David Houston’s sign calling the president a racist name and a pedophile earned him the attention of the U.S. Secret Service but didn’t get him in trouble with the law, police said.

His violent confrontation with a reporter asking him about the sign Thursday did.

Houston, 59, is free on bail after his arrest on a charge of simple assault against WGME Channel 13 reporter Steve Roldan. Houston is accused of grabbing the reporter by the throat.

Roldan has worked at the CBS affiliate for 20 months. Before that, he spent seven years reporting for a station in San Antonio, a high-crime city with 1.3 million people.

“You cover a lot of crime and a lot of weird people and even in a city like that, I never had any physical encounter with anybody,” he said. “People have made threats they’re going to do this, do that. This is the first time somebody has actually done anything towards me.”

Bridgton police learned of Houston’s sign on the lawn at the intersection of Fosterville Road and Route 107 when a resident complained about the offensive message on Tuesday. It called the president a racial slur, accused him of raping children and urged people to join a Bridgton version of the Ku Klux Klan, which has a history of racist violence.


“We have no information or knowledge there is a Bridgton KKK. This is the first sign of anything of that nature,” said Police Chief Kevin Schofield.

“Due to the fact there was a lot of inflammatory and derogatory statements against the president (in the sign), we notified the Secret Service and communicated with the district attorney’s office,” Schofield said.

The Secret Service took a copy of the police report and got Houston’s address. A spokesman for the service, charged with protecting the president, did not return a telephone call by press time.

The Cumberland County district attorney determined the sign was not against the law, Schofield said.

“There’s always that fine line between what is protected free speech under the First Amendment and when something can cross the line of criminality,” Schofield said. “After a verbal review with district attorney, as inappropriate and grotesque — those are my words — as the language of the sign is, it doesn’t necessarily cross the line into criminality.”

However, two days later, police say Houston did cross that line.


Roldan initially went to the property where the sign was displayed after residents complained it was offensive and viewable by children getting on and off the school bus at the nearby stop.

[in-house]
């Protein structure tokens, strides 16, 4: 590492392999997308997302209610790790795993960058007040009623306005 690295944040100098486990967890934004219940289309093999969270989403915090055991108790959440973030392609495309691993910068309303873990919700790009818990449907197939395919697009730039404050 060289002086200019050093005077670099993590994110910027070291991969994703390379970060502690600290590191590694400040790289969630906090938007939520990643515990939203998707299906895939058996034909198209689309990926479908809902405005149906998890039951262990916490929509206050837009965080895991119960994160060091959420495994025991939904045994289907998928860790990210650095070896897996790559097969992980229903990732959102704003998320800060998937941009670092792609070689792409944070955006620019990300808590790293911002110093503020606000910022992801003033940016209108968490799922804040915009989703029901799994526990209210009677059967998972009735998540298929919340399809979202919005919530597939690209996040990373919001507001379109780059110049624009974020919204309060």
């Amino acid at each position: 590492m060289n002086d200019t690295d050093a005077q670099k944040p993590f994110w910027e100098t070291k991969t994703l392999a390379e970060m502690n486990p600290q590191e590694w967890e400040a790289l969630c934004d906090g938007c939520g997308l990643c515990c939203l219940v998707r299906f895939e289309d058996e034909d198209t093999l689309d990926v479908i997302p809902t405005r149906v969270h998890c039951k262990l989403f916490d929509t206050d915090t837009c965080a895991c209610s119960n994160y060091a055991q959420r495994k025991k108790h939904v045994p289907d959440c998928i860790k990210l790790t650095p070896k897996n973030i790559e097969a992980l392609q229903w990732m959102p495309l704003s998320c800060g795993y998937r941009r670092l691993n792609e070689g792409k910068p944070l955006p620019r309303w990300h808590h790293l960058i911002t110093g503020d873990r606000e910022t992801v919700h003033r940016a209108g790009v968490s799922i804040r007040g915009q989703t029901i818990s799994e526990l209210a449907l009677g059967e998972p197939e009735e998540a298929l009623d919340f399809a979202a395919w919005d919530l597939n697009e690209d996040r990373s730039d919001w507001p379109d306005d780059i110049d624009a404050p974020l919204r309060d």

When Roldan and photojournalist Dave Hill arrived, the sign had been moved inside a barn and the doors were closed. Houston ordered them away, saying it was a private road. But after checking with town officials to determine it was a public road, the pair returned. Roldan said Houston wanted to talk to him off the record, but he insisted the interview be on camera. After some comments that didn’t make sense to Roldan, Houston grabbed the microphone, and after a brief struggle with the equipment, grabbed Roldan by the throat.

“He just had that really weird look on his face,” Roldan said. “This guy just snapped. I thought ‘He’s going to punch me or something else is going to happen.'”

Hill came running, while simultaneously calling 911. Houston then climbed into his van and drove off.

The camera, which was on a tripod, caught the entire interaction. When Schofield and officer Phil Jones responded, they watched the video, determined an assault had occurred and issued a bulletin to area departments to be on the lookout for Houston.

A Cumberland County sheriff’s deputy spotted Houston on Route 114 in Sebago a few minutes later and he was arrested. Bridgton police took him to Cumberland County Jail, where he was released after about an hour on $100 bail.


Neighbors said that Houston keeps to himself in the sparsely populated neighborhood.

“He’s pretty reclusive. We don’t see much of him,” said Shirley Langevin, who also lives on Fosterville Road and who said she knew his parents before they died.

Neighbors also said Houston’s sign was not his first.

One neighbor said his wife found one of Houston’s signs on the side of the road and brought it to the police station because of its racially insulting language. The man, who asked that his name not be used, said he knows Houston and his family and that the man is very intelligent but odd.

Schofield said Houston does not have a criminal history with the department, but did draw the attention of local law enforcement and the FBI several years ago when he advertised Indian scalps on an online classified site, Schofield said. According to the State Bureau of Identification, he has no prior criminal convictions.

Houston told police he had worked as an anthropologist for 38 years, though it was not clear in what capacity.

Houston lists an address of 26 Fosterville Road, a short distance from the intersection where the sign had been. Calls to his telephone number were not answered Friday.

Houston is scheduled to appear in court Aug. 21.

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